In addition to offering community spectators exciting intercollegiate sporting events, UCSB's Exercise and Sport Studies Department offers year-round and summer-only programs geared toward involving members of the community. Programs include aquatics, gymnastics, wine tasting, sailing, aerobics, yoga, ceramics, and community athletic coaching. Summer offerings include surfing, kayaking, swimming, snorkeling, basic lifeguard and rescue skills, weight-training, racquetball, and swimming.
Students contribute significantly to the local economy while they attend school and pay for living expenses. Over $223 million was spent locally on student rent and mortgage payments in 2007 alone, as well as $64 million on food and entertainment in the same year.
Of all the expenditures associated with the University, 53% is spent by students and visitors, at over $596 million annually. Undergraduates spend the bulk of this money, at over $500 million, with graduates spending over $70 million. Most of this money is spent locally, due to the nature of having to live relatively close to school. The following table shows how much money students spend and how much stays local (see Figure 3).
Figure 3 *in millions
In the 2006-2007 school year, there were over 102,000 visitors to UC Santa Barbara, spending over $26 million during the course of their stay. This money goes to local hotels and restaurants, as well as local governments for sales and other taxes incurred. Visitor activity associated with the University accounts for 2-3% of total county tourism.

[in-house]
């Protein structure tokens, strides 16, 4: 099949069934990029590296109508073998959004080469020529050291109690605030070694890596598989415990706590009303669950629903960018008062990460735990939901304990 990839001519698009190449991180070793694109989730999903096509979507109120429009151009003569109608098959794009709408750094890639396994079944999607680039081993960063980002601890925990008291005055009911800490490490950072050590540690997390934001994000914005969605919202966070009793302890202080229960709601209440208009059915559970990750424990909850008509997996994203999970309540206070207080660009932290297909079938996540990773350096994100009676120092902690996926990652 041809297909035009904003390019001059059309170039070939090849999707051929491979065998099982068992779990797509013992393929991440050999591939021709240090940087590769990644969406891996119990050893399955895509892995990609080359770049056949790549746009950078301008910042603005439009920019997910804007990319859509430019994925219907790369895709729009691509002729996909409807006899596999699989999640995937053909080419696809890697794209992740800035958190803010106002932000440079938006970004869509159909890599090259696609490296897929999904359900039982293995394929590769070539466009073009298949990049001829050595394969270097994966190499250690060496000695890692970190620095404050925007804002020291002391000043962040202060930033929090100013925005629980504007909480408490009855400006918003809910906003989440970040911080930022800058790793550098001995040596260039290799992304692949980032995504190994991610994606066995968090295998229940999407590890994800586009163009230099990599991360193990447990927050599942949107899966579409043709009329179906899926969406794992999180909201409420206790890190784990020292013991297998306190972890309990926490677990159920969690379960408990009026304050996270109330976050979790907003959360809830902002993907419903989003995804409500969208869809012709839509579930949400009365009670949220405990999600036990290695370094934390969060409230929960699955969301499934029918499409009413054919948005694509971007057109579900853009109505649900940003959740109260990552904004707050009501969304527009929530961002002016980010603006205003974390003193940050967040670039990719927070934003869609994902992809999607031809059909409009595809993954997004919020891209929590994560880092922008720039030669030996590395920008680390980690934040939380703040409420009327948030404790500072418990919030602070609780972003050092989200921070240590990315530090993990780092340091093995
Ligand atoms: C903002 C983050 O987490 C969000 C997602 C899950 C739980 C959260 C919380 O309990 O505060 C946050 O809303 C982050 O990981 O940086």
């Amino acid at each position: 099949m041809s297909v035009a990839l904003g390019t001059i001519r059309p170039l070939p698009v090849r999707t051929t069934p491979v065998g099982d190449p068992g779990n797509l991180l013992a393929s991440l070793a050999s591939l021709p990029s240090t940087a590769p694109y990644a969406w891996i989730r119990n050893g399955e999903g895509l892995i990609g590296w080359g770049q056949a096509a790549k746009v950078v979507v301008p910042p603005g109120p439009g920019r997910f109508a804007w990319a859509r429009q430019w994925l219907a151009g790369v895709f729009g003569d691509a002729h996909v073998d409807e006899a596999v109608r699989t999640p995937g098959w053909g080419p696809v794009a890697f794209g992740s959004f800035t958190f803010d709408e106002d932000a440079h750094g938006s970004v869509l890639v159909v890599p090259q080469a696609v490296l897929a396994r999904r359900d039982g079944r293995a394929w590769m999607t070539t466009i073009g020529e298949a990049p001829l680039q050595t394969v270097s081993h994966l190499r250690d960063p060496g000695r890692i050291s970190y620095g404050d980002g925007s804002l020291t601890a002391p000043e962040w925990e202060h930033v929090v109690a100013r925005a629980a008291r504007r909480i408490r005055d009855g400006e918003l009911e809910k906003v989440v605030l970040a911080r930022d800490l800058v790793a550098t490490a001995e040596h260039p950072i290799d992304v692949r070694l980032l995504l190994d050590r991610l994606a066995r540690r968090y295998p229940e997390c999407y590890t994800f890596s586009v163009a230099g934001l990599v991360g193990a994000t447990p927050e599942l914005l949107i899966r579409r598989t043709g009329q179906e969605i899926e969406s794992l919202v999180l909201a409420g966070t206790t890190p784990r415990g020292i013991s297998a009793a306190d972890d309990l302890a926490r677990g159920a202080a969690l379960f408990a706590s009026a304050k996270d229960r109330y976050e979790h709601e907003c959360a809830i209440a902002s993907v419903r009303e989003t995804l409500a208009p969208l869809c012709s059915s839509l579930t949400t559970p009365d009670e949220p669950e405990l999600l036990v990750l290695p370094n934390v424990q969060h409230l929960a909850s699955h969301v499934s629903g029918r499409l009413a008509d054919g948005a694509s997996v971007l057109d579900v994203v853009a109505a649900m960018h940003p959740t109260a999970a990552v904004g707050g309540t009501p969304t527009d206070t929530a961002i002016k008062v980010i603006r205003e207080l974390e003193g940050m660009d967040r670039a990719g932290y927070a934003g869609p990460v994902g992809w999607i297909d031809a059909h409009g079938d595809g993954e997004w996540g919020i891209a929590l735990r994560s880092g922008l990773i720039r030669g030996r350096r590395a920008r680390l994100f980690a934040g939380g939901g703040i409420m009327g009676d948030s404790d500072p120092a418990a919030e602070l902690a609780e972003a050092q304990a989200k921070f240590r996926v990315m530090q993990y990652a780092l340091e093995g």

UC Santa Barbara is the largest employer in the county by a wide margin at 9,500 employees in 2007 (see Figure 1). This is double the next largest employer. This is not without effect on other sectors of the County. Employees must find housing in this very competitive and expensive market. To offset this impact, the University's Long Range Development Plan proposes providing approximately 1,800 additional faculty and staff housing units, 5,500 additional bed spaces and 240 more student family units.
Of the $295 million spent on annual employment, 93% stays within the county, paying $275 million to local employees (see Figure 2).
Most of UC Santa Barbara's revenue comes from outside Santa Barbara County from sources such as state and federal funding, education loans, research grants, and sales from educational services to residents outside the area. In the 2002-2003 school year, $426 million came from outside the county, comprising over 80% of total current fund revenues. The University averaged over $100 million every year (for the last six years) on various construction projects, $20 million of which stays within the county. Over $363 million of the total annual direct monetary contribution to the region stays local, within the county.